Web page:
July 14th, 2012
I gave a talk at Wordcamp Boston 2012 entitled Avoiding Disaster: Setting Up Your Local WordPress Development Environment. Slides available in PDF and Powerpoint. Here’s the description of the talk:
Editing a WordPress site on a live server is quick and simple. It’s also one step away from disaster. The goal of this talk is to give you all the knowledge and tools you need to develop WordPress on a local machine, and then to push those changes to a live website. We will automate as much of the process as possible, giving you more time to actually develop your site instead of copying files back and forth or clicking dozens of menus to export and import databases. Topics discussed will include local web servers and databases, file version control (Git), and database synchronization.
Feel free to email me with any questions. Want to work with me? Head on over to Adaro Consulting.
Here is a list of resources I mention in the talk:
Not mentioned during the talk, but here are my favorite Git clients
Here is the command SQL code I referenced:
1) Run this command on the live server:
mysqldump -umyusername -p database_name > database_name.sql
2) Transfer database_name.sql locally (using scp or sftp)
3) Run this command on the local server:
mysql -uroot -proot database_name < database_name.sql
4) Run this command on the local server:
mysql -uroot -proot database_name < update.sql
The contents of update.sql should look like so:
SELECT * FROM wp_options WHERE option_name = “home” OR option_name = “siteurl”;
UPDATE wp_options SET option_value = “http://localhost/local_folder_name” WHERE option_name = “home” OR option_name = “siteurl”
Of course, replacing “local_folder_name” with the name of your website.
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June 1st, 2012
One of my current projects has been developing an eCommerce site in WordPress for a client. One of their requirements is having all orders exported nightly and then sFTP’d to their fulfillment center.
We’re using the WooCommerce plugin for their eCommerce needs, which so far has proven to be excellent and flexible enough to meet their requirements.
For this specific requirement, I modified a WooCommerce plugin to export the orders to a CSV file, which was easy enough. But I then had to modify that plugin so that I could call it from a nightly cron script.
Turns out, that is pretty simple to do. At first I thought I might have to fake logging into the site using curl and cookies, and then call the script and push through a GET request.
I then found this blog post over at CodeGarage.com which addressed the exact same issue, and he outlined a much simpler solution:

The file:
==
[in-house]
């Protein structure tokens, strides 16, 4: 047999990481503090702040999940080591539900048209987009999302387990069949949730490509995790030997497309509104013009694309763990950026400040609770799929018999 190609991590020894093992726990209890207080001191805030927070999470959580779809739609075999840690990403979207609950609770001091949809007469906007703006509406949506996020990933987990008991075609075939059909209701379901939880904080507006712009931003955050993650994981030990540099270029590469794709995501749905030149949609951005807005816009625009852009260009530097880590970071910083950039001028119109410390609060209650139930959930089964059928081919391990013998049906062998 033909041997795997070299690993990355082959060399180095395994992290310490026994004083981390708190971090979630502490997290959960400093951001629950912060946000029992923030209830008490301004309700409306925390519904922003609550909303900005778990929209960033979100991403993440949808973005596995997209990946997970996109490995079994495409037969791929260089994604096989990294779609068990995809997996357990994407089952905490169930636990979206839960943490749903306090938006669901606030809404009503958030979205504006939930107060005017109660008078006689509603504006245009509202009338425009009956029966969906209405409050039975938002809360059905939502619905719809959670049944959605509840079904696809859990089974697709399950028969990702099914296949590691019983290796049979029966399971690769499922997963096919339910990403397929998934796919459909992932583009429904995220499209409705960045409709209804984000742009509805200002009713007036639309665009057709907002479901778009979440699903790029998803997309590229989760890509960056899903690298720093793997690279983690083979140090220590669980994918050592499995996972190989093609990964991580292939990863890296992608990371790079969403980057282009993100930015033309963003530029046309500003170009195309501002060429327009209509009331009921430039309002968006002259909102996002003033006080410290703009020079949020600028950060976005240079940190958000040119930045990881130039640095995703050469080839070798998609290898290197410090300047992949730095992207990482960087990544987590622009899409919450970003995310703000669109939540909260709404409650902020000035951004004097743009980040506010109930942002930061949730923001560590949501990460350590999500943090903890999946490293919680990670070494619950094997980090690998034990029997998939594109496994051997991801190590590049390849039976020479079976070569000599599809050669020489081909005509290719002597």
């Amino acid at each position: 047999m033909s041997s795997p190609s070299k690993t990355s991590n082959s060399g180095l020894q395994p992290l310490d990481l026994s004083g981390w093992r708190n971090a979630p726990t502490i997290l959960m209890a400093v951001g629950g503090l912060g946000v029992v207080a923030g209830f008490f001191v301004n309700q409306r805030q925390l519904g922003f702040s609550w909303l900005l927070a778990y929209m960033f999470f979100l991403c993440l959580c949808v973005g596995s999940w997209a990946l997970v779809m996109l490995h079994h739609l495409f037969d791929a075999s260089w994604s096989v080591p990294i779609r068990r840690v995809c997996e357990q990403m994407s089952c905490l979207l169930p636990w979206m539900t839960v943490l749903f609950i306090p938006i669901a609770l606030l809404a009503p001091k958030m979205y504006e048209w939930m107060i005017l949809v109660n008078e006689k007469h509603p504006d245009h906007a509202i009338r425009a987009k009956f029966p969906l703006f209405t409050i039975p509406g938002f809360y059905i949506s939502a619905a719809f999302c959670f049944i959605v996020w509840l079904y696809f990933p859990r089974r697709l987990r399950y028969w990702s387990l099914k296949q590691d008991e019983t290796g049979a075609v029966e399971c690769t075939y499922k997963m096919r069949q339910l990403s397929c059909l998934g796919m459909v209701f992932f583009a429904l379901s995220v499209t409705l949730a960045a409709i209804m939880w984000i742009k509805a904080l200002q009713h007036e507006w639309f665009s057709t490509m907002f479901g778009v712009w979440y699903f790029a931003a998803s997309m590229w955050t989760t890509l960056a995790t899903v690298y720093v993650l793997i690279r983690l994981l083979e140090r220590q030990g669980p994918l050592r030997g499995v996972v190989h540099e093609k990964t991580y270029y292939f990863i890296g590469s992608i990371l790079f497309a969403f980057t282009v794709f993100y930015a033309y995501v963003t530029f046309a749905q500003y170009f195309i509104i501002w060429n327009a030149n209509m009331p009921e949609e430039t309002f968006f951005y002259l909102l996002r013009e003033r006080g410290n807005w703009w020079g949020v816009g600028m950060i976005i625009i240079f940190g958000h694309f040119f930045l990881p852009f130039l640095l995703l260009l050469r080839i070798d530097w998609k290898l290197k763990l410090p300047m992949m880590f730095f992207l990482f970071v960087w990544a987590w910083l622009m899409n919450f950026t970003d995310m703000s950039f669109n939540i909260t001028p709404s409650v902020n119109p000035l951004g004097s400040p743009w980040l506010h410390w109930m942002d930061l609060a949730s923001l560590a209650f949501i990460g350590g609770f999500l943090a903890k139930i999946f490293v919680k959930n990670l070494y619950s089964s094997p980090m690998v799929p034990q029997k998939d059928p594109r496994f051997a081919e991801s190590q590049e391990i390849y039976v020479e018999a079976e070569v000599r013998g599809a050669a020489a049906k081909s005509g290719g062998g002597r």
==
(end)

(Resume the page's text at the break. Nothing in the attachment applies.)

- Include wp-load.php
- Inlcude wp-admin/admin-functions.php
- Call the function
So basically, all I had to do was extricate the actual function which exported the CSV from the plugin, put it in a new PHP file, include those aforementioned files, and then I was all set.
The last step was setting up a cronjob to run /usr/bin/php on the script which was simple enough.
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May 11th, 2012
As a developer, I love caffeine. I also mentioned in an earlier post that I have been waking up before dawn to code recently, meaning I love caffeine even more than usual.
For decades I drank coffee like (most) everyone else, from a drip coffee maker. In 2007 I started a new job that had this magical new coffee maker, called a Keurig, that made near-instant coffee that tasted much better than, well, instant coffee.
I was in love, and bought a home version for myself a year later. Like I always had, I added cream and (fake) sugar without a second thought. The coffee tasted fine this way. People sometimes raved about Starbucks or complained about Dunkin Donuts, but to me, all coffee tasted the same.
Of course, that was because I was adding cream a sugar. Sadly I can’t remember when it happened, but one day I tried a cup of good quality coffee without any additives whatsoever. The first sip was somewhat bitter, but after that, I realized it’s possible to appreciate coffee as a drink itself, rather than a way to streamline caffeine into your system.
Sadly, I realized around this time that the coffee made from Keurig machines was pretty sub-par. I decided to make the jump to making myself good coffee.
It took a few months, but I ended up with this setup:
I actually started with just the Aeropress, since it was so cheap. I bought beans from places like Trader Joes, ground them at the store, then brought them home. The coffee was pretty good, but I noticed an exponential decrease in the coffee as early as the second day after grinding them. I realized an investment in a decent grinder was needed.